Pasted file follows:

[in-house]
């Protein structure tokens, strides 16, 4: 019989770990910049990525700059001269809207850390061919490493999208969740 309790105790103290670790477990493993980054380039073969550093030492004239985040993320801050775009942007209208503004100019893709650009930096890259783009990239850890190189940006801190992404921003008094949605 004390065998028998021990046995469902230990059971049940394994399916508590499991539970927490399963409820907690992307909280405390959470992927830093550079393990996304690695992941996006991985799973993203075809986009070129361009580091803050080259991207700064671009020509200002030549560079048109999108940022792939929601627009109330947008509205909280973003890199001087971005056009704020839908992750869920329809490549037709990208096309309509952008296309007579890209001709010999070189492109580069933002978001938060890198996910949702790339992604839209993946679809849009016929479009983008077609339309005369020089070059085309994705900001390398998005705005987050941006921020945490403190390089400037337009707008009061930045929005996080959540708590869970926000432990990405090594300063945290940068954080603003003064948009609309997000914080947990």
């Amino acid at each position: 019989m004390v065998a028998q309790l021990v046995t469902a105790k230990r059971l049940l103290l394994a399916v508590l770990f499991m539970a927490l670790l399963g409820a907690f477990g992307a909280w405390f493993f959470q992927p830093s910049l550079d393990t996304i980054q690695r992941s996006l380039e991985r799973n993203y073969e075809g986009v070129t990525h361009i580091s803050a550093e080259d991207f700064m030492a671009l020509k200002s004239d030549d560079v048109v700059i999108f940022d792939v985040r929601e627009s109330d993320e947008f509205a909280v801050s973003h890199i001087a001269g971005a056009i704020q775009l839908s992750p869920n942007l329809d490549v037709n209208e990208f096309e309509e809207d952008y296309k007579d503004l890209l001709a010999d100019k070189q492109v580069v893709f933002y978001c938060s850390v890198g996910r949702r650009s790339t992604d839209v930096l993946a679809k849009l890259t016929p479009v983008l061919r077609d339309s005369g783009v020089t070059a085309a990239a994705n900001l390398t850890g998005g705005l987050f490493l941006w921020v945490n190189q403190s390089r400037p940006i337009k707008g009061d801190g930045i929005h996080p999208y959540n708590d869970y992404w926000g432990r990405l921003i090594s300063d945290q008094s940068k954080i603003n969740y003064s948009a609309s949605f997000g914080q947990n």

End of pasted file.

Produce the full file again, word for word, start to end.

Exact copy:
[in-house]
């Protein structure tokens, strides 16, 4: 019989770990910049990525700059001269809207850390061919490493999208969740 309790105790103290670790477990493993980054380039073969550093030492004239985040993320801050775009942007209208503004100019893709650009930096890259783009990239850890190189940006801190992404921003008094949605 004390065998028998021990046995469902230990059971049940394994399916508590499991539970927490399963409820907690992307909280405390959470992927830093550079393990996304690695992941996006991985799973993203075809986009070129361009580091803050080259991207700064671009020509200002030549560079048109999108940022792939929601627009109330947008509205909280973003890199001087971005056009704020839908992750869920329809490549037709990208096309309509952008296309007579890209001709010999070189492109580069933002978001938060890198996910949702790339992604839209993946679809849009016929479009983008077609339309005369020089070059085309994705900001390398998005705005987050941006921020945490403190390089400037337009707008009061930045929005996080959540708590869970926000432990990405090594300063945290940068954080603003003064948009609309997000914080947990």
């Amino acid at each position: 019989m004390v065998a028998q309790l021990v046995t469902a105790k230990r059971l049940l103290l394994a399916v508590l770990f499991m539970a927490l670790l399963g409820a907690f477990g992307a909280w405390f493993f959470q992927p830093s910049l550079d393990t996304i980054q690695r992941s996006l380039e991985r799973n993203y073969e075809g986009v070129t990525h361009i580091s803050a550093e080259d991207f700064m030492a671009l020509k200002s004239d030549d560079v048109v700059i999108f940022d792939v985040r929601e627009s109330d993320e947008f509205a909280v801050s973003h890199i001087a001269g971005a056009i704020q775009l839908s992750p869920n942007l329809d490549v037709n209208e990208f096309e309509e809207d952008y296309k007579d503004l890209l001709a010999d100019k070189q492109v580069v893709f933002y978001c938060s850390v890198g996910r949702r650009s790339t992604d839209v930096l993946a679809k849009l890259t016929p479009v983008l061919r077609d339309s005369g783009v020089t070059a085309a990239a994705n900001l390398t850890g998005g705005l987050f490493l941006w921020v945490n190189q403190s390089r400037p940006i337009k707008g009061d801190g930045i929005h996080p999208y959540n708590d869970y992404w926000g432990r990405l921003i090594s300063d945290q008094s940068k954080i603003n969740y003064s948009a609309s949605f997000g914080q947990n």